• Use a smartphone or tablet to take a picture of the ransomware screen for future reference: this will come in handy if you bring the computer to a technician or have to file a police report
  • Run an antivirus (such as FixMeStick) to make sure there are no lingering threats: If you’re adamant about not paying the ransom, you can access your computer through Safe Mode to run your antivirus. Though running an antivirus won’t decrypt your files, it will at least make sure that the virus doesn’t further infect your computer
  • Bring your computer to a technician: Decrypting your files is no easy task, so it’s in your best interest to bring your computer into a professional to see if there’s any way to save your files.

17 May 2020 Update

The Return of Zeus Sphinx Trojan

Zeus Sphinx, also known as Zloader or Terdot, first came into play back in 2015 in a wave of attacks against US banks. The malware has since disappeared from the scene, until now. Recently, reports indicate that the trojan has been coming back in a wave of attacks since the onset of the coronavirus pandemic. It seems as though the hackers are taking advantage of the recent wave of coronavirus hacks and scams, and implementing their own tactics. 

The malware is typically activated through downloading a malicious file, and from there it acts to grab credentials, such as banking details or account usernames and passwords for online services. There are few things you can do to protect yourself from this virus if you think you’ve encountered it!

  • For prevention, make sure you don’t download or open files from untrusted sources: Many viruses and scams are using COVID-19 as a way of taking advantage of unsuspecting people – make sure that you don’t open any emails or files unless you know it’s from a legitimate source.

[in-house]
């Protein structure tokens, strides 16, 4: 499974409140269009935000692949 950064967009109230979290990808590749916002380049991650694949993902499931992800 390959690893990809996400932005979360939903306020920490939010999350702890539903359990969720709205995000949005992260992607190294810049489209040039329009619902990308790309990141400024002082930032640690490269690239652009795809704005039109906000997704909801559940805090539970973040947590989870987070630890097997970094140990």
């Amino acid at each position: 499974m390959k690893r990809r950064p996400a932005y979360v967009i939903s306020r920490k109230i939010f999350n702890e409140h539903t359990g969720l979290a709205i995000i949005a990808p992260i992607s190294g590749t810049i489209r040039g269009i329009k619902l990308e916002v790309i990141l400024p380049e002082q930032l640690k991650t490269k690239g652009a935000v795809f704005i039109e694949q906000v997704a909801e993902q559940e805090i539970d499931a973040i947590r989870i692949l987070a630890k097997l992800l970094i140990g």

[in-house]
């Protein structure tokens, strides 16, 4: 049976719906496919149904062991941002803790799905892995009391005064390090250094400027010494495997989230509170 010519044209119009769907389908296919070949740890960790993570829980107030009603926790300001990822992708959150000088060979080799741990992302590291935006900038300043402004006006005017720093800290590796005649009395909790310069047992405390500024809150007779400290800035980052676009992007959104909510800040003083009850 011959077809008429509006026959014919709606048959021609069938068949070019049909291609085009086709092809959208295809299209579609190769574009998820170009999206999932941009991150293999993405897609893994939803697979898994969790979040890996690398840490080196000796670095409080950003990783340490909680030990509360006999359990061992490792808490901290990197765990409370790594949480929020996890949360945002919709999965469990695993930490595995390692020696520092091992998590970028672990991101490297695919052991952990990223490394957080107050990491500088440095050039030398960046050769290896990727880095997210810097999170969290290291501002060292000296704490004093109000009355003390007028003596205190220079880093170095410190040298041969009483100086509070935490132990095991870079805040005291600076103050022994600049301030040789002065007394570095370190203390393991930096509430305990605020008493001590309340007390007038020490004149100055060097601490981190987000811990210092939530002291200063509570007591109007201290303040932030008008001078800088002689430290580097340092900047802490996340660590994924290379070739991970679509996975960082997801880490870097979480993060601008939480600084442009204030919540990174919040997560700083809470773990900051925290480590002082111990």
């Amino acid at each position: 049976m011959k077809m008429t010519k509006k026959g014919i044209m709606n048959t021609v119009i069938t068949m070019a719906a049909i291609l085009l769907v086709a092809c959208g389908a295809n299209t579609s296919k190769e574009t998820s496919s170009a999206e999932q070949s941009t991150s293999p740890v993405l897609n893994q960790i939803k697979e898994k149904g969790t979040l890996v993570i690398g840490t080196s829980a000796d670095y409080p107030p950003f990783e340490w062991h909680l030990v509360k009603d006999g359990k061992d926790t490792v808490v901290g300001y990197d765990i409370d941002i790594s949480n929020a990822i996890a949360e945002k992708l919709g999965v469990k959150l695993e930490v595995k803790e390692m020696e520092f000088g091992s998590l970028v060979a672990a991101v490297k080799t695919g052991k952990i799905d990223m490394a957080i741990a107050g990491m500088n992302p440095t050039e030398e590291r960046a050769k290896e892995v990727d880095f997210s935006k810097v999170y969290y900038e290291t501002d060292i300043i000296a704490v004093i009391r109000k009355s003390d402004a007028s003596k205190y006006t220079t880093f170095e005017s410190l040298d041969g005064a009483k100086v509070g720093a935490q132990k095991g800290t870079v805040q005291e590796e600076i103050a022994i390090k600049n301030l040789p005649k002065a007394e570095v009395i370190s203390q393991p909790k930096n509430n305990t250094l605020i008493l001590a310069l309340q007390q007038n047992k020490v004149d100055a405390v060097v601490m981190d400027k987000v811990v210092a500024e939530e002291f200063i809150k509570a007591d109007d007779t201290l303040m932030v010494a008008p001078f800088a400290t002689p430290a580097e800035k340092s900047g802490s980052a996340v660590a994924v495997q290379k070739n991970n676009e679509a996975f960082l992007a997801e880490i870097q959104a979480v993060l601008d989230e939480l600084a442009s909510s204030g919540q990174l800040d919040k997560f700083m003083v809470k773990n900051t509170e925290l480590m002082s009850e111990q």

• If you suspect that you have it, run a virus scan: Use your FixMeStick or an antivirus software such as McAfee to make sure the virus is removed.
  • Update your passwords: Many of these viruses are after your login information for various websites – so if you’ve been hacked, it’s best to update your passwords and make sure they’re safe and secure.
  • Contact your financial institution: If you’ve fallen victim to malware and have had your financial accounts attacked, it’s best to contact your financial institution to inform them of the situation.

Recent Phishing Scam, LokiBot, linked to COVID-19 Emails

According to a series of tweets published by Microsoft Security Intelligence, a new phishing campaign is taking place, with the goal of infecting computers with LokiBot, an information-stealing Trojan. Once infected, LokiBot will steal saved login credentials from a variety of browsers, FTP, mail, and terminal programs, and then send them back to the attackers’ servers where they can be later retrieved.

Similar to other recent phishing attacks, this one uses COVID-19 inspired traps to lure people into downloading malicious files. Most of these emails ask individuals to provide banking information to issue potential refund payments. These emails also contain malicious ARJ attachments that have the ability to bypass antivirus software. 

Warnings of New Malware Used by North Korean Hackers

Recently, the U.S. Government has released information concerning three new strains of malware which they have linked to state-sponsored North Korean hackers.

The new malware strains are called COPPERHEDGE, TAINTEDSCRIBE, and PEBBLEDASH, and each have the capability of initiating remote access to your computer in order to steal vital personal information. Here’s a brief explanation of what each virus is capable of doing:

COPPERHEDGE, is a Remote Access Tool (RAT) capable of running arbitrary commands, performing system reconnaissance, and exfiltrating data. It’s being used by advanced threat actors to target cryptocurrency exchanges and related entities